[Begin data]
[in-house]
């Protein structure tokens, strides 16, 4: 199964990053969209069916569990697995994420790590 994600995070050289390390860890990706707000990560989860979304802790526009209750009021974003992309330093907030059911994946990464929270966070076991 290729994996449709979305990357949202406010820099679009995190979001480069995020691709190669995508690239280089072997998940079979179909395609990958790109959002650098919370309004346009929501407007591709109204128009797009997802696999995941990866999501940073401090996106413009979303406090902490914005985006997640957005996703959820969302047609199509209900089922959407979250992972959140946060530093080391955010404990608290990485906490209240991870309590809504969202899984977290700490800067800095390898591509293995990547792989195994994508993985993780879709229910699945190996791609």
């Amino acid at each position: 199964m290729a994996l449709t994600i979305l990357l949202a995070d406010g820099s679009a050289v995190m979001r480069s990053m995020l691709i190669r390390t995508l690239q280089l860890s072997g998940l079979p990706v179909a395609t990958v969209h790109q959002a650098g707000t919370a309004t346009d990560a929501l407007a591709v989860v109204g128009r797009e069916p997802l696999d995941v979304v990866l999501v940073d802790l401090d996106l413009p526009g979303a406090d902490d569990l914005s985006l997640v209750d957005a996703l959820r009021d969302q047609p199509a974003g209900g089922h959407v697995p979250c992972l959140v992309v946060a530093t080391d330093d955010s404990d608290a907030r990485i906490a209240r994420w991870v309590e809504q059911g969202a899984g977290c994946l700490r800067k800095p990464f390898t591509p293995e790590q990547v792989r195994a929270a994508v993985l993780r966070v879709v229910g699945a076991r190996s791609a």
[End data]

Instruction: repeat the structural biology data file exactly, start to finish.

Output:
[in-house]
């Protein structure tokens, strides 16, 4: 199964990053969209069916569990697995994420790590 994600995070050289390390860890990706707000990560989860979304802790526009209750009021974003992309330093907030059911994946990464929270966070076991 290729994996449709979305990357949202406010820099679009995190979001480069995020691709190669995508690239280089072997998940079979179909395609990958790109959002650098919370309004346009929501407007591709109204128009797009997802696999995941990866999501940073401090996106413009979303406090902490914005985006997640957005996703959820969302047609199509209900089922959407979250992972959140946060530093080391955010404990608290990485906490209240991870309590809504969202899984977290700490800067800095390898591509293995990547792989195994994508993985993780879709229910699945190996791609």
């Amino acid at each position: 199964m290729a994996l449709t994600i979305l990357l949202a995070d406010g820099s679009a050289v995190m979001r480069s990053m995020l691709i190669r390390t995508l690239q280089l860890s072997g998940l079979p990706v179909a395609t990958v969209h790109q959002a650098g707000t919370a309004t346009d990560a929501l407007a591709v989860v109204g128009r797009e069916p997802l696999d995941v979304v990866l999501v940073d802790l401090d996106l413009p526009g979303a406090d902490d569990l914005s985006l997640v209750d957005a996703l959820r009021d969302q047609p199509a974003g209900g089922h959407v697995p979250c992972l959140v992309v946060a530093t080391d330093d955010s404990d608290a907030r990485i906490a209240r994420w991870v309590e809504q059911g969202a899984g977290c994946l700490r800067k800095p990464f390898t591509p293995e790590q990547v792989r195994a929270a994508v993985l993780r966070v879709v229910g699945a076991r190996s791609a």